Jailtime, cruise ships provide alternative lifestyles for seniors
by Phil Burgess, Unabridged from the Life section of the Annapolis Capital, Sunday September 8, 2019
by Phil Burgess, Unabridged from the Life section of the Annapolis Capital, Sunday, September 8, 2019
Readers of a certain age will remember Art Linkletter, the radio and television talk-show pioneer who, for 25 years, hosted the Emmy-winning “House Party” and “People are Funny” broadcasts.
Of his many achievements, Linkletter is perhaps best known for eliciting hilarious and sometimes indiscreet remarks from the mouths of toddlers, preschoolers and even youngsters in grade school.
Example: A pregnant mother asks her three-year old son, “Do you want a sister?” “No,” he says. “Do you want a brother?” “No,” he says, irritated at his mother’s inability to get it.
Exasperated, his mother offers, “Well, then, what do you want?” Sensing a breakthrough, the toddler responds, “I want a pizza roll.”
Once Linkletter asked a first grader, “What does your mommy do?” The response: “She does a little housework, then sits around all day reading the Racing Form.”
In 1957 Linkletter collected these and other similar remarks from the mouths of tiny innocents and little hotshots in his best-selling “Kids Say the Darndest Things” – which enjoyed many sequels.
Linkletter, who passed at age 97 in 2010, was also an evangelist for positive aging. During his later life he challenged seniors to live as zestfully as he did, views he spread in books and public speaking, including a 1988 best-seller called “Old Age Is Not for Sissies.”
As a result of these later-life initiatives, Linkletter nudged a nation on the threshold of massive and unprecedented aging to make the most of their newly found bonus years. Bonus years were beginning to add up owing to breakthroughs in the biological sciences and technology coupled with longevity-related medical practices; social movements such as fitness and wellness; and public health measures such as seatbelts and the dramatic reduction in smoking.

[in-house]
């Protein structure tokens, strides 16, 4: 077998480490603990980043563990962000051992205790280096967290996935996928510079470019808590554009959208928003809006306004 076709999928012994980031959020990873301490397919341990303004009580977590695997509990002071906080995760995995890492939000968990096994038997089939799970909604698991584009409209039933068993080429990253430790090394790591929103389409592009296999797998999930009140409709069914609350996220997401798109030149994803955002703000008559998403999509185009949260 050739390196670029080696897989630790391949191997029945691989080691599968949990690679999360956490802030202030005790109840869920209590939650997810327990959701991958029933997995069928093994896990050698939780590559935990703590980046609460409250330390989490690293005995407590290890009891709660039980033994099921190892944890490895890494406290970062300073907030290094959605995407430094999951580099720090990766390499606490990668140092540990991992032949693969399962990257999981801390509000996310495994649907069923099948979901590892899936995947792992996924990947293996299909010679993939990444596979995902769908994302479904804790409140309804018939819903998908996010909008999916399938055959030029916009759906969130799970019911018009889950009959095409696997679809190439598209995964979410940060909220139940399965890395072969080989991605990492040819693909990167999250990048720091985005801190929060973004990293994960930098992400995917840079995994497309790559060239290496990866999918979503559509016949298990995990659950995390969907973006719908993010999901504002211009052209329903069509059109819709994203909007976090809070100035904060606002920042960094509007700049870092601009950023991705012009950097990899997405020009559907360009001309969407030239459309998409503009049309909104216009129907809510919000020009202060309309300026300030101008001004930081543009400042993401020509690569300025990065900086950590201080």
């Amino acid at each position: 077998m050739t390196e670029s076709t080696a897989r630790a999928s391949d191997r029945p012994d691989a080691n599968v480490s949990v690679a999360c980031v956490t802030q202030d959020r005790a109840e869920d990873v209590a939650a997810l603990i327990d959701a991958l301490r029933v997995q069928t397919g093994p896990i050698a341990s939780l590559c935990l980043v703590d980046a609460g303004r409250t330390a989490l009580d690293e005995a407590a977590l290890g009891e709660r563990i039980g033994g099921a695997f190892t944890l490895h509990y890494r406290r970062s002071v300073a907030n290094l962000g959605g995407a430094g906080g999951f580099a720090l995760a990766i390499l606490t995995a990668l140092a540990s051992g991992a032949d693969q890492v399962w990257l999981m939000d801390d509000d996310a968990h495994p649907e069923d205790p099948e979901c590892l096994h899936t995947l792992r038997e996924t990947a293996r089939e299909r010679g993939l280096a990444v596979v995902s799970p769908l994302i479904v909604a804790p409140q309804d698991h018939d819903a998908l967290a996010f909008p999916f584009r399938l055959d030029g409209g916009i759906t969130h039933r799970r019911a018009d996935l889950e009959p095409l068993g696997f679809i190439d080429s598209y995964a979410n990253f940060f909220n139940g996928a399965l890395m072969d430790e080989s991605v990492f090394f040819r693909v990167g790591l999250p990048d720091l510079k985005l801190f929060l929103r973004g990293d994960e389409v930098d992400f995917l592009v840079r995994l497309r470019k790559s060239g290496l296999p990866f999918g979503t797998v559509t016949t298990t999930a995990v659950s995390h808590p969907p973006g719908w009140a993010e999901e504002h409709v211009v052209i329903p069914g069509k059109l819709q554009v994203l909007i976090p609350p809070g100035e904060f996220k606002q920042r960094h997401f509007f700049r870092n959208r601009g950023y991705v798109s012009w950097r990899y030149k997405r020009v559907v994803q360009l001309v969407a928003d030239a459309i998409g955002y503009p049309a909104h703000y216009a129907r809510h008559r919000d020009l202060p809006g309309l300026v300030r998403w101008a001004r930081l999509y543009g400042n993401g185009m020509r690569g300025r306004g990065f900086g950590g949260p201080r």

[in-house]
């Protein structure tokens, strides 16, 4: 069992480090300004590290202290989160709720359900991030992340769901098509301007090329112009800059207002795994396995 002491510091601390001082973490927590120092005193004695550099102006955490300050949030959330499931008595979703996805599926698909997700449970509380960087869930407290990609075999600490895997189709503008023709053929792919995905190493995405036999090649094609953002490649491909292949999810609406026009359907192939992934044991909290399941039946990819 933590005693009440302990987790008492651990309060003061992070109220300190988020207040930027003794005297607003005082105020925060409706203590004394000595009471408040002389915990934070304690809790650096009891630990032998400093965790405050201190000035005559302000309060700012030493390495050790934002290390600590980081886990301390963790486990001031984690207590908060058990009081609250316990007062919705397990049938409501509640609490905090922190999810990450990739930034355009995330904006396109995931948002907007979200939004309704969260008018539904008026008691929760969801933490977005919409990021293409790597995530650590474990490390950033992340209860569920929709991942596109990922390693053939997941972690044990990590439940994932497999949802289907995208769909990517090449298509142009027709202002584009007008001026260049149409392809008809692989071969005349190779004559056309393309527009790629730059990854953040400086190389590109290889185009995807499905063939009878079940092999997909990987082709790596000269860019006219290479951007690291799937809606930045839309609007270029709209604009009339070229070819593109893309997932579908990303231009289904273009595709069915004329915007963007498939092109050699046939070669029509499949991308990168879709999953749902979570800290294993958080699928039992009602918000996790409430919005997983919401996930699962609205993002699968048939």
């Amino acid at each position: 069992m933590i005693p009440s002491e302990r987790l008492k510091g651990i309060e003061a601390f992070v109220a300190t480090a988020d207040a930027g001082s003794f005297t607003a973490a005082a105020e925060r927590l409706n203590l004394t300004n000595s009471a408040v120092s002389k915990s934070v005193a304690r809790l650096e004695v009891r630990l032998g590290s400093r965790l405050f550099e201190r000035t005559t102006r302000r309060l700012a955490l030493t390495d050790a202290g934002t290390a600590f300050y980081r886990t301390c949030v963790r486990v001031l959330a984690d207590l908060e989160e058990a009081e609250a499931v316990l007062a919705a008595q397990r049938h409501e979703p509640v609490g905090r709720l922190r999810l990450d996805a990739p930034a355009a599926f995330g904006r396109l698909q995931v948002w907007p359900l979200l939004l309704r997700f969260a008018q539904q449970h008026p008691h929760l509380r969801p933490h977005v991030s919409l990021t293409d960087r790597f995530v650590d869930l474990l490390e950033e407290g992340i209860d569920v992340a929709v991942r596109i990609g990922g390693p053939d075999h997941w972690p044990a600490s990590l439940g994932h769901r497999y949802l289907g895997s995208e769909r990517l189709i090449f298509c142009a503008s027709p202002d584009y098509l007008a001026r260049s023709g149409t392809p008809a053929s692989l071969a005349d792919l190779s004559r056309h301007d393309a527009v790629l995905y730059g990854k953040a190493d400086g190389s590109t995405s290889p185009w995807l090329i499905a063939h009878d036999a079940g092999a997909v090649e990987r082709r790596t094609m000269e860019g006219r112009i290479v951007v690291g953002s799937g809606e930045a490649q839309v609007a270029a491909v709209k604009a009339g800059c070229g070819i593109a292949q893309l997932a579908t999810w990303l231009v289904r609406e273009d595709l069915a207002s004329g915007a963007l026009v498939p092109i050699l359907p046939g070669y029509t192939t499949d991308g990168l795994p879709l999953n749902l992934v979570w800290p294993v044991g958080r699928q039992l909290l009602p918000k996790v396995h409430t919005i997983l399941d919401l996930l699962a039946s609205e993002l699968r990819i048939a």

I was thinking of Linkletter this past week while reading about some of the creative behaviors of older people. Maybe somebody, someplace is collecting these in a new book to be called “Old People Do the Darndest Things.” If they’re not, they should be.
The darndest thing I’ve seen is happening in Japan, where a nation with one of the world’s most aged populations and most law-abiding societies is now experiencing a crime-wave among its older citizens.
This is just the opposite of trends in the rest of the world, where crime typically drops off with advancing age.
But not in Japan. Crime is increasing among Japan’s quinquagenarians (age 50-59) but especially among those over age 65 – sexagenarian (ages 60-69), septuagenarians (70-79), octogenarians (80-89) and nonagenarian (90-99).
Twenty years ago, 65+ age group accounted for about five percent of the convictions, but today, that figure is more than 20 percent, a number far exceeding the increase in that segment of the population.
This increase in crime among the elderly does not, however, appear to reflect an organic disruption in the longstanding relationship between age and crime, where increasing age leads to decreasing crime.
Instead, the shift seems to reflect ill-advised public policies. Reason: The increase in crime among those over 65 reflects the inability of many later-life Japanese to live on their pensions. With a strong bias against elders working and with increased social and geographic mobility among Japan’s younger generations making the younger unavailable for caregiving, an increasing number of elder Japanese have turned to crime in order to be put in jail.